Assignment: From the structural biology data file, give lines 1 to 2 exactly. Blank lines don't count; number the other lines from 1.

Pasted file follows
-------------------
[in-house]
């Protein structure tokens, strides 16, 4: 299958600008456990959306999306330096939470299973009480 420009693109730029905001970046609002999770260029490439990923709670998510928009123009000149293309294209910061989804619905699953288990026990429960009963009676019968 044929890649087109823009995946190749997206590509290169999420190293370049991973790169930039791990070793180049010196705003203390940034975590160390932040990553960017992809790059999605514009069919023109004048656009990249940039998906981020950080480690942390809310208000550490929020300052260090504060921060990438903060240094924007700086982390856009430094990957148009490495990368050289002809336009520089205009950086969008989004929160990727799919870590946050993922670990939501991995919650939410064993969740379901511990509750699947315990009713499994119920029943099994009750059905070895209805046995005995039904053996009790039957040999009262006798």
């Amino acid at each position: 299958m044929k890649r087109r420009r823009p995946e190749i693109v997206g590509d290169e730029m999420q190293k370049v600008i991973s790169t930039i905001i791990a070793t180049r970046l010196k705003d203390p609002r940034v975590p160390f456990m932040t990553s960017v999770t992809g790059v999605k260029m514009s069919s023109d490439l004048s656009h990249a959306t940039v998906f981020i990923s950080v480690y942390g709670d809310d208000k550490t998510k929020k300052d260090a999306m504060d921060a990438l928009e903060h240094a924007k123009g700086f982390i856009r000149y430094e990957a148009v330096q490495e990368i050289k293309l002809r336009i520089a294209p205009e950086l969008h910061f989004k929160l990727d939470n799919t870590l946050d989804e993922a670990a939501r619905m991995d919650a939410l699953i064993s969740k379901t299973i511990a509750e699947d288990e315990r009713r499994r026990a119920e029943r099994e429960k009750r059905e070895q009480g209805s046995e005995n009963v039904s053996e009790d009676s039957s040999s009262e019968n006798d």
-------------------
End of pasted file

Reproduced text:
[in-house]
């Protein structure tokens, strides 16, 4: 299958600008456990959306999306330096939470299973009480 420009693109730029905001970046609002999770260029490439990923709670998510928009123009000149293309294209910061989804619905699953288990026990429960009963009676019968 044929890649087109823009995946190749997206590509290169999420190293370049991973790169930039791990070793180049010196705003203390940034975590160390932040990553960017992809790059999605514009069919023109004048656009990249940039998906981020950080480690942390809310208000550490929020300052260090504060921060990438903060240094924007700086982390856009430094990957148009490495990368050289002809336009520089205009950086969008989004929160990727799919870590946050993922670990939501991995919650939410064993969740379901511990509750699947315990009713499994119920029943099994009750059905070895209805046995005995039904053996009790039957040999009262006798």